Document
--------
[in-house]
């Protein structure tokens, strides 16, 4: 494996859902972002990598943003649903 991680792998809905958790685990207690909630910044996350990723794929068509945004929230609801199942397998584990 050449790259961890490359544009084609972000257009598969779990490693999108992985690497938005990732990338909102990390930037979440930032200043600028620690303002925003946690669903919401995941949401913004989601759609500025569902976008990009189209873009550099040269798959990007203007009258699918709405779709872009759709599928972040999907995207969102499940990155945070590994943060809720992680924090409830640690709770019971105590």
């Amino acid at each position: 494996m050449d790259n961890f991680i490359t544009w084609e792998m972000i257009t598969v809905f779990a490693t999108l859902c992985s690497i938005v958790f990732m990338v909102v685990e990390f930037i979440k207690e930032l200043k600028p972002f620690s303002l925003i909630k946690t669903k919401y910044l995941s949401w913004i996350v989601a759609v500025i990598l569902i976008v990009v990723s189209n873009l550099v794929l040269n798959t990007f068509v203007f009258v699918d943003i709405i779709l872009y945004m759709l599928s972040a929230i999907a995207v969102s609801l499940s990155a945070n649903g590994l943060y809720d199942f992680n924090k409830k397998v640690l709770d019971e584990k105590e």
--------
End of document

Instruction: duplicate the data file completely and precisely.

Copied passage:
[in-house]
């Protein structure tokens, strides 16, 4: 494996859902972002990598943003649903 991680792998809905958790685990207690909630910044996350990723794929068509945004929230609801199942397998584990 050449790259961890490359544009084609972000257009598969779990490693999108992985690497938005990732990338909102990390930037979440930032200043600028620690303002925003946690669903919401995941949401913004989601759609500025569902976008990009189209873009550099040269798959990007203007009258699918709405779709872009759709599928972040999907995207969102499940990155945070590994943060809720992680924090409830640690709770019971105590």
């Amino acid at each position: 494996m050449d790259n961890f991680i490359t544009w084609e792998m972000i257009t598969v809905f779990a490693t999108l859902c992985s690497i938005v958790f990732m990338v909102v685990e990390f930037i979440k207690e930032l200043k600028p972002f620690s303002l925003i909630k946690t669903k919401y910044l995941s949401w913004i996350v989601a759609v500025i990598l569902i976008v990009v990723s189209n873009l550099v794929l040269n798959t990007f068509v203007f009258v699918d943003i709405i779709l872009y945004m759709l599928s972040a929230i999907a995207v969102s609801l499940s990155a945070n649903g590994l943060y809720d199942f992680n924090k409830k397998v640690l709770d019971e584990k105590e």